Continue reading: Emperor Review
Depth and complexity just don't run in "The Family."
The Family sounds great on paper – a Luc Besson film, set in France, starring Robert De Niro, Michelle Pfeifer, Tommy Lee Jones and Diana Argon – it would take a… the opposite of a miracle for this film to flop. However, the critics just don’t seem to be warming up to this comedy about the family of an American mobster, relocating to rural France and essentially harassing the locals for almost two hours. There are a number of reasons, cited against the family – the acting not being one of them, of course – but the one that seems to be sticking is the uninspired story (penned by Besson himself, along with Michael Caleo, based on the novel by Tonino Benacquista).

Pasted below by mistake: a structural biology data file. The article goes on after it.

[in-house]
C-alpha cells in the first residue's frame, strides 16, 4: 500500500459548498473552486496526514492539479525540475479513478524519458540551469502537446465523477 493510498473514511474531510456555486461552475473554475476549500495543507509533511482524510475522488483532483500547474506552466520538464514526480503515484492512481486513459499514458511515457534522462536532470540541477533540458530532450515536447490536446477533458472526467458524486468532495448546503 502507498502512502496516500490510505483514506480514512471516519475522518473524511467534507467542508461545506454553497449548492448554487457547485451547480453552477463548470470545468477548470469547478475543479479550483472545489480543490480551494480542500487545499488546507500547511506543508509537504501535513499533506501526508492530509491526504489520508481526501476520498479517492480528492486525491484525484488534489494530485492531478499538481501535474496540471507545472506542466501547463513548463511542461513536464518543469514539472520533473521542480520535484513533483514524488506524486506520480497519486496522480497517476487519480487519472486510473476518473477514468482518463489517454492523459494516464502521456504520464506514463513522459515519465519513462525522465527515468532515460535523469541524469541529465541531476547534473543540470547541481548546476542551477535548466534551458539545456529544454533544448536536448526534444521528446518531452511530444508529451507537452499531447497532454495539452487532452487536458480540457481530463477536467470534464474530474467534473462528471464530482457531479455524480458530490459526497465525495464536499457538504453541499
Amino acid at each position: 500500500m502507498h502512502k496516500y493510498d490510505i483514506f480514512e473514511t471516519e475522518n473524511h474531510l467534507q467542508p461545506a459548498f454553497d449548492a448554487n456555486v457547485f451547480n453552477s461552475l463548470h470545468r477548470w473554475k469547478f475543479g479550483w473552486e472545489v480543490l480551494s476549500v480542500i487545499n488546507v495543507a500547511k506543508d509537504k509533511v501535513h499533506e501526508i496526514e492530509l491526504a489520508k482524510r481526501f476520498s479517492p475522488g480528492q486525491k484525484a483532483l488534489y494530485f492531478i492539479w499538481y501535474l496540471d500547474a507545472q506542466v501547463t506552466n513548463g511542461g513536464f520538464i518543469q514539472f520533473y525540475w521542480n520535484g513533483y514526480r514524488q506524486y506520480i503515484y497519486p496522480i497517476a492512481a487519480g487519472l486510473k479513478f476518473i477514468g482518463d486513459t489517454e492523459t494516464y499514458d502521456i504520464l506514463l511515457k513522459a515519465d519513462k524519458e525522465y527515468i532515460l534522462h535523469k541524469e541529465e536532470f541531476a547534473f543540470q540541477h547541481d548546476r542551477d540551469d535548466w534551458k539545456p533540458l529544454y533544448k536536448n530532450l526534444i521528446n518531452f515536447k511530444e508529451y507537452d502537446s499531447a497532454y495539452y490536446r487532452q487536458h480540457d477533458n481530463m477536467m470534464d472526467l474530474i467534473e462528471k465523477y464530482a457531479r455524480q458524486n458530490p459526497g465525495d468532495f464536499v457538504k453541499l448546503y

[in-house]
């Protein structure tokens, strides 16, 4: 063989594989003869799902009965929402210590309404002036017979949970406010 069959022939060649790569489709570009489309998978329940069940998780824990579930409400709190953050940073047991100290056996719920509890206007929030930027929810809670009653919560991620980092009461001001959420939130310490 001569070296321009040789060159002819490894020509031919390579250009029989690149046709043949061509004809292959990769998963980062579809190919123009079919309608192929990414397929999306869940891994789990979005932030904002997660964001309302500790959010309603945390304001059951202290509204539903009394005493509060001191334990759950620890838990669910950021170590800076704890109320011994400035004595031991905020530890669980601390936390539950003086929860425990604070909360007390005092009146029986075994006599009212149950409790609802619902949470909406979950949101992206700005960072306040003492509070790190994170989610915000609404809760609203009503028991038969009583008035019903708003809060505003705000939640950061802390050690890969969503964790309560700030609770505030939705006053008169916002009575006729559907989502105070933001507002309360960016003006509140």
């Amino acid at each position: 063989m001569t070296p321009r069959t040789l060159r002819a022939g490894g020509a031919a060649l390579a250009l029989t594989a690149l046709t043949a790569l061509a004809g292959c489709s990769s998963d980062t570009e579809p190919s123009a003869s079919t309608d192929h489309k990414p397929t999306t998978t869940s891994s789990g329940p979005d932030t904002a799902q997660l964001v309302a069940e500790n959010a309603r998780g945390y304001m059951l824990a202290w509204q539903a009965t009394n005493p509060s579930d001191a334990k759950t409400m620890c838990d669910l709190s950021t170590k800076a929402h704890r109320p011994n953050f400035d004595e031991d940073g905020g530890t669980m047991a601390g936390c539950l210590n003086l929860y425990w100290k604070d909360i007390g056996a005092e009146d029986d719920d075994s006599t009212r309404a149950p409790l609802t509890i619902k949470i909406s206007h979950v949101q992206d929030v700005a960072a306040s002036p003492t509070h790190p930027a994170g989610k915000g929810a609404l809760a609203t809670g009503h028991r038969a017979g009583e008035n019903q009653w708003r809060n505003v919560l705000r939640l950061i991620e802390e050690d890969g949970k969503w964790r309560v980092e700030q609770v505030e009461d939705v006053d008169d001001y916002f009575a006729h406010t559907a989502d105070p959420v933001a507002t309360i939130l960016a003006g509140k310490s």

De Niro manages to shine even in a lackluster role.
De Niro has plenty of experience playing mobsters. His performance as Gio, a gangster-turned-rat, who is forced to pose as a writer, living with his family in a village in Normandy and simultaneously penning a memoir, gets almost universal thumbs up, The New York Times’ Stephen Holden calls De Niro’s performance “surprisingly nuanced” and his character – “charming in a rough-hewed way, but lethal.”
Continue reading: What Is It About "The Family" That Makes It So Unloved By Critics?